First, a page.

August 12, 2016 at 11:16 pm

    Hammish, I need your opinion, stat!
    I local auction is coming up, in it a mint M4-P with 50mm summicron 2.0 (I think they said) with the light meter that fits on the shoe. . . . I shoot lots of stuff, if I went for it, would this satisfy the Lieca lust that resides in each of us?

    I read you post with relish and have been looking at all the info online, please tosh a coin and give me YOUR honest feeling.

    I still don’t have a T-5.

    Thanks

    • Reply
      Hamish Gill
      August 13, 2016 at 10:43 pm

      23 hours after contact, this is the first of a load of comments I’ve received over the last week whilst I’ve been on holiday that I’m replying to – and the only one I’m replying to tonight. Hope it’s not too late.
      The m4-P is one of my favourites! It should scratch that itch. It’s a gem of a camera! Do it! 😉

  • Reply
    David Murray
    September 9, 2016 at 1:03 pm

    I do hope Pieter Geloen uses his Leica M4-P now he has taken the decision to buy it. Although Leitz lenses, even secondhand are pricey, the Voitlander lenses are computed for range/viewfinder cameras and are very good regarding performance and build qualities. I borrowed the 25mm f4 Snapshot Skopar from a friend who had been using it on a Bessa L with plug-in finder. Its a damn good lens and very compact. It has a tiny lens hood and is far easier to put a M4-P in the pocket with it on than my MD-2 with 21mm f3.4 and hood.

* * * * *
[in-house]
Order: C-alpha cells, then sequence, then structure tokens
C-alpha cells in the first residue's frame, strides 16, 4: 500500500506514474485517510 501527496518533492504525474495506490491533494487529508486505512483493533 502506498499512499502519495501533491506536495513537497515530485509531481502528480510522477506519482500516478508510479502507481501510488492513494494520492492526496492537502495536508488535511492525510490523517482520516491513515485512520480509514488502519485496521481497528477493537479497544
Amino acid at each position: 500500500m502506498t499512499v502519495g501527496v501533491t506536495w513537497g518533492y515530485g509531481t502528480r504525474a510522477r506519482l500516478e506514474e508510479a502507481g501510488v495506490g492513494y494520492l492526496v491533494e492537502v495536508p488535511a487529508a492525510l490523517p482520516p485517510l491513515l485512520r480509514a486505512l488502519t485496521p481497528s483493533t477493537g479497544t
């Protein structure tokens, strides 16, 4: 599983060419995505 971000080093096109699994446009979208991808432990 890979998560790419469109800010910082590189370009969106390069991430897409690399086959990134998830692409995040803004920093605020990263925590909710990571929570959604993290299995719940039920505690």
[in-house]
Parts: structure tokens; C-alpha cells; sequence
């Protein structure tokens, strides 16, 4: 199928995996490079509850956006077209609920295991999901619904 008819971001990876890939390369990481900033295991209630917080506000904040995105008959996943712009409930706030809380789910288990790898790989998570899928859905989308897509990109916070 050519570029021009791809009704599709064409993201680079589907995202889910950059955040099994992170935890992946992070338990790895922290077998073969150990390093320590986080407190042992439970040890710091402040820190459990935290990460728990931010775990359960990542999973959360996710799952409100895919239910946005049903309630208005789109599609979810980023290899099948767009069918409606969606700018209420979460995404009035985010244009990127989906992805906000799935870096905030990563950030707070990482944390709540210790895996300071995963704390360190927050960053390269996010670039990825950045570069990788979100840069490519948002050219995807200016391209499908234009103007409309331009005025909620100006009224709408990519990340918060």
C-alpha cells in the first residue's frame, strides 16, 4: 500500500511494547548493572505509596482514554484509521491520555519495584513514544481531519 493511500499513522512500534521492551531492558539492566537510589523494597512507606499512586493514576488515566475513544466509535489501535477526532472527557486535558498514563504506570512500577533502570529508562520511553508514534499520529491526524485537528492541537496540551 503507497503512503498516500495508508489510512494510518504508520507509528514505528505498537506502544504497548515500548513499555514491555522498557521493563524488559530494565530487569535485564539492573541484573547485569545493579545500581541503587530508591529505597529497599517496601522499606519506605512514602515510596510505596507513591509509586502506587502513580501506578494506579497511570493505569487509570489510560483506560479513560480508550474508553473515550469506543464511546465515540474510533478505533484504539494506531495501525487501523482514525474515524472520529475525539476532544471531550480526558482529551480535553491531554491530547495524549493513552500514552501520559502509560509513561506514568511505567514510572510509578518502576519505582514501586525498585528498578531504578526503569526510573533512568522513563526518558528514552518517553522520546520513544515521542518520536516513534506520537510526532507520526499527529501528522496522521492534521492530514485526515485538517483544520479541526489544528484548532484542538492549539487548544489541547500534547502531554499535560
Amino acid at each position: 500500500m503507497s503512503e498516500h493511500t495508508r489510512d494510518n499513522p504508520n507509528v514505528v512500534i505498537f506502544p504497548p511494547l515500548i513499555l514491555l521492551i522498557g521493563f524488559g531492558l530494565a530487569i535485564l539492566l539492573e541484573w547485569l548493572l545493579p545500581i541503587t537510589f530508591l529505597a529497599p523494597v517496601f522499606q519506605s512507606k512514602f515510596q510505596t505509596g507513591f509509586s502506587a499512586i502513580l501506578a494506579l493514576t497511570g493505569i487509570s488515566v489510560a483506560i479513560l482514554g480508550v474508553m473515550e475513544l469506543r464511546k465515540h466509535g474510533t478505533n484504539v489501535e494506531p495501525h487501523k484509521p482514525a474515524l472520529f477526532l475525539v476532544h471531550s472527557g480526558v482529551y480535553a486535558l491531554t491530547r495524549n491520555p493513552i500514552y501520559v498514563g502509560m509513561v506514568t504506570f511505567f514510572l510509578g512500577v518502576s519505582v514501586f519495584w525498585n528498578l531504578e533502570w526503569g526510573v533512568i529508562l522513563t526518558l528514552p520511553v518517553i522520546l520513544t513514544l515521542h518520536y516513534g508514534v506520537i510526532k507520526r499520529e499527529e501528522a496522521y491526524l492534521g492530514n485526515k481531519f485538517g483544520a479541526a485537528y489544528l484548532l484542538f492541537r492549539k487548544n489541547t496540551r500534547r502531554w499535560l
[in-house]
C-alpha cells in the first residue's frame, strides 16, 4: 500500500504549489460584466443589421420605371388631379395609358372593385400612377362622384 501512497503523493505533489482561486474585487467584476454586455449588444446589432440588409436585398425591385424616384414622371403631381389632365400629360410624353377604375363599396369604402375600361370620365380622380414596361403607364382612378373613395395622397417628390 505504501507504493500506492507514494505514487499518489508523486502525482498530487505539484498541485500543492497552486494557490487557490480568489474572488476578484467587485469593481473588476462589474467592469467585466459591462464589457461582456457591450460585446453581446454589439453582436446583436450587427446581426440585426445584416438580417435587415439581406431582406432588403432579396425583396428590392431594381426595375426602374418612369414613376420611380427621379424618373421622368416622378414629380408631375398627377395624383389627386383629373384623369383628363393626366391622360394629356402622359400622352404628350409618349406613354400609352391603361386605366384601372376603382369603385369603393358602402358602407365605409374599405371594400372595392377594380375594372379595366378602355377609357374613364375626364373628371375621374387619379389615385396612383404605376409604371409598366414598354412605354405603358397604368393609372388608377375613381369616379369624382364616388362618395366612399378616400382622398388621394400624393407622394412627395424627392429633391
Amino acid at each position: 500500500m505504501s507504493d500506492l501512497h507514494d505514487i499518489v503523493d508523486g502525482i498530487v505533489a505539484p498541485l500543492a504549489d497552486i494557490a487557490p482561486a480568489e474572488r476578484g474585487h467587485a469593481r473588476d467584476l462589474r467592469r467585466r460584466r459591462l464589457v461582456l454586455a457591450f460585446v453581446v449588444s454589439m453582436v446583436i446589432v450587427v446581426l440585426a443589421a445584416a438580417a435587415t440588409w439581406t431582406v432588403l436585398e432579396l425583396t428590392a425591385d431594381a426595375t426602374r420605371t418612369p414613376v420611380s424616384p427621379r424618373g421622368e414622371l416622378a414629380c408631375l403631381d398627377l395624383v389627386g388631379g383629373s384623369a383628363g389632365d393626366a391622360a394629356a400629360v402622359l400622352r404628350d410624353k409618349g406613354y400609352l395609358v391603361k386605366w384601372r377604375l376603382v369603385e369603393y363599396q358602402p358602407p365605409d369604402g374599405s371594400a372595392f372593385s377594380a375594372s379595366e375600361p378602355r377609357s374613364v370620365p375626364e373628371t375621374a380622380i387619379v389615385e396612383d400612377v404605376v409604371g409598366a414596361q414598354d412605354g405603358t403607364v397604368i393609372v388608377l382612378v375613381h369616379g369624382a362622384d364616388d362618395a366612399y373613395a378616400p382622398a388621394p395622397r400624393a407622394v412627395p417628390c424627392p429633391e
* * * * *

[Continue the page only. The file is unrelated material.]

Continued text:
• Reply
      Pieter Geloen
      November 7, 2016 at 2:57 pm

      Hi David,
      Your hopes have become truth! I’ve been using the M4-P almost non stop all summer, now a little bit less (due to the weather, and most activities are indoors now)
      I enjoy every moment I use it, it’s always there, but never to much on the forground.
      I only have one lens for it though, a L-mount Summitar 50mm f 2 and I’ve gone back and forth on thinking to buy a 35mm (Voigtlander Color Skopar) but I have some other expenses I want to have out of the way first.

      But the camera is getting the love and usage it deserves 🙂

  • Reply
    Robert Lai
    November 7, 2016 at 3:01 am

    I do feel that the M4-2 and M4-P are the bargains of the Leica M world. As an expatriate Canadian, I like that they were made in my native land also. Historically, these cameras saved the Leica M from oblivion, as the failure of the M5 to catch the public’s eye lead to cancellation of rangefinder camera production.